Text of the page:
Digitalisation and the World of Work

We are in the midst of a dynamic process requiring all partners to get involved, experiment and try new pathways.
If properly dealt with, a good digital skills set can narrow the social inequality gap.

What has happened since 2016

In 2016 Ceemet published its first “Digitalisation and the World of Work” report. The aim was to create a starting point for debate. This to provide necessary and compelling industry evidence of the fundamental changes taking place in work organisation – from skills demand to working time – as a result of digitalisation. We wanted to kick off a discussion that was facts-based and not guided by fears.

The response from both companies and policy-makers has been very positive, with many engaging discussions that have brought important questions about the future of work life in industry to the fore.

The digital transformation is accelerating rapidly. This 2nd edition shares new insights and input, lifting up the important questions and generating solutions. It eventually helps businesses, workers and policymakers boost a human centric digitalisation process in Europe.

Getting on track

Digitalisation is no longer a novel concept. The significant potential it holds for manufacturing companies, individuals and European society as a whole is uncontested.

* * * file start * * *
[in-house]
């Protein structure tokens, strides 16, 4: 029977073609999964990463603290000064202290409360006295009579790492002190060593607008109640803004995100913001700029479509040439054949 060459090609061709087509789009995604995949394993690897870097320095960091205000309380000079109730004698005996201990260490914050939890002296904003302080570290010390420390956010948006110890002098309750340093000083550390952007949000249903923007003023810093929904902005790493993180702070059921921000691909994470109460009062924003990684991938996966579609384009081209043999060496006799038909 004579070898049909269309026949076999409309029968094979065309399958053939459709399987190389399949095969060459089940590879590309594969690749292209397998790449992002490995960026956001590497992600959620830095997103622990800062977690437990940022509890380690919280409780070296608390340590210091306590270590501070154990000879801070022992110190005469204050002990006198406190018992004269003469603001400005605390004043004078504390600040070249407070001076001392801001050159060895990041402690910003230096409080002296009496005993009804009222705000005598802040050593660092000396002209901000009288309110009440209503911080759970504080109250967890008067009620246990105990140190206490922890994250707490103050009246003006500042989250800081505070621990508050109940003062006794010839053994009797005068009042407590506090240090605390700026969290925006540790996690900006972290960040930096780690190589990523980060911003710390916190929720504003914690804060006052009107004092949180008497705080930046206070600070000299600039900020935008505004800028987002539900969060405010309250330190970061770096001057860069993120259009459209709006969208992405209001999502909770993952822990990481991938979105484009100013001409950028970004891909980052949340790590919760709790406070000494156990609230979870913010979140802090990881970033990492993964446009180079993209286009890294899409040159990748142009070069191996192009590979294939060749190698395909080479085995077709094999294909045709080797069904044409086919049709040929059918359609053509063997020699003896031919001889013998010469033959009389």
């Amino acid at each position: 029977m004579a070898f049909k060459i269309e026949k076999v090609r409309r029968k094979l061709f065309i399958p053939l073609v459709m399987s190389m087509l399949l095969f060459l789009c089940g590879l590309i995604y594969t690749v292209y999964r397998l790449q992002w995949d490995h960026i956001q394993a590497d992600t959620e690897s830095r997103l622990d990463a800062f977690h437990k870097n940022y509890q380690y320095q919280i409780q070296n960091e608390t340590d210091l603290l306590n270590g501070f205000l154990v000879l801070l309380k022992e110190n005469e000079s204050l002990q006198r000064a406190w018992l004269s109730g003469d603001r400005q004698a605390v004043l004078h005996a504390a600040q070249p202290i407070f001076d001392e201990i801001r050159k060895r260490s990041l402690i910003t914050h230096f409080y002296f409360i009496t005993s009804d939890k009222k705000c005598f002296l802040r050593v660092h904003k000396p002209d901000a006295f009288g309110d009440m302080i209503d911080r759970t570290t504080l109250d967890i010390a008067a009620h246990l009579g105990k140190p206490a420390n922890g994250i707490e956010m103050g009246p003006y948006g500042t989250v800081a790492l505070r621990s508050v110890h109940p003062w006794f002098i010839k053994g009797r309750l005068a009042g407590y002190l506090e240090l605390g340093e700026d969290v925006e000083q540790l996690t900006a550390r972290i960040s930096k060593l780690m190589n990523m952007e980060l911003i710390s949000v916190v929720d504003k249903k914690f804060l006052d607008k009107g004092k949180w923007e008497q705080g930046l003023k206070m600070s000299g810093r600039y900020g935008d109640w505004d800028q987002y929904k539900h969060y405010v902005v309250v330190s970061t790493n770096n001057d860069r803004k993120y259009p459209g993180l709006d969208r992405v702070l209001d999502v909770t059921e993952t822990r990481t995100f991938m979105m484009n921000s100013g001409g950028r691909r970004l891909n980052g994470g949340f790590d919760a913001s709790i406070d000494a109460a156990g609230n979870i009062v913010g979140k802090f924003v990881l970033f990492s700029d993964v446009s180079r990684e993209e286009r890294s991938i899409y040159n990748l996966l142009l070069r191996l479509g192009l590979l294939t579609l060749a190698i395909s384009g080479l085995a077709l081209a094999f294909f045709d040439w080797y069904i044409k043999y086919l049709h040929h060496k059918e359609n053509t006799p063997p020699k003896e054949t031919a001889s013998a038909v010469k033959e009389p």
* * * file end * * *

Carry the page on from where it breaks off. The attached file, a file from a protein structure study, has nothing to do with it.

Digital manufacturing technologies are transforming every link in the manufacturing value chain. Digital connectivity among designers, managers, workers, consumers, and physical industrial assets has the potential to unlock enormous value and change the manufacturing landscape forever. It opens up opportunities for enhancements in a number of key areas, such as increased competitiveness, better operational efficiency and safety, enhanced productivity performance, and the analytic use of intelligent plant data to inform strategic decision-making.

This transformation, however, requires strong investment – in infrastructure, new technologies and humans.

The lack of relevant investments is putting competitiveness and, consequently, Europe’s high social standards at risk. Several of the global economic regions (and their manufacturers) that Europe competes against have embraced the digital agenda. It is time for the EU and its Member States to act.

Areas with looming issues

We dig deeper in the areas that define the way we carry out work and that are up for change coming from digitalisation.

These are:

– Skills & Education
– Work organisation
– Occupational Safety & Health
– Data & the World of Work

This report is a next step in providing input to the debate about digitalisation and the changes it brings to our society and the way we work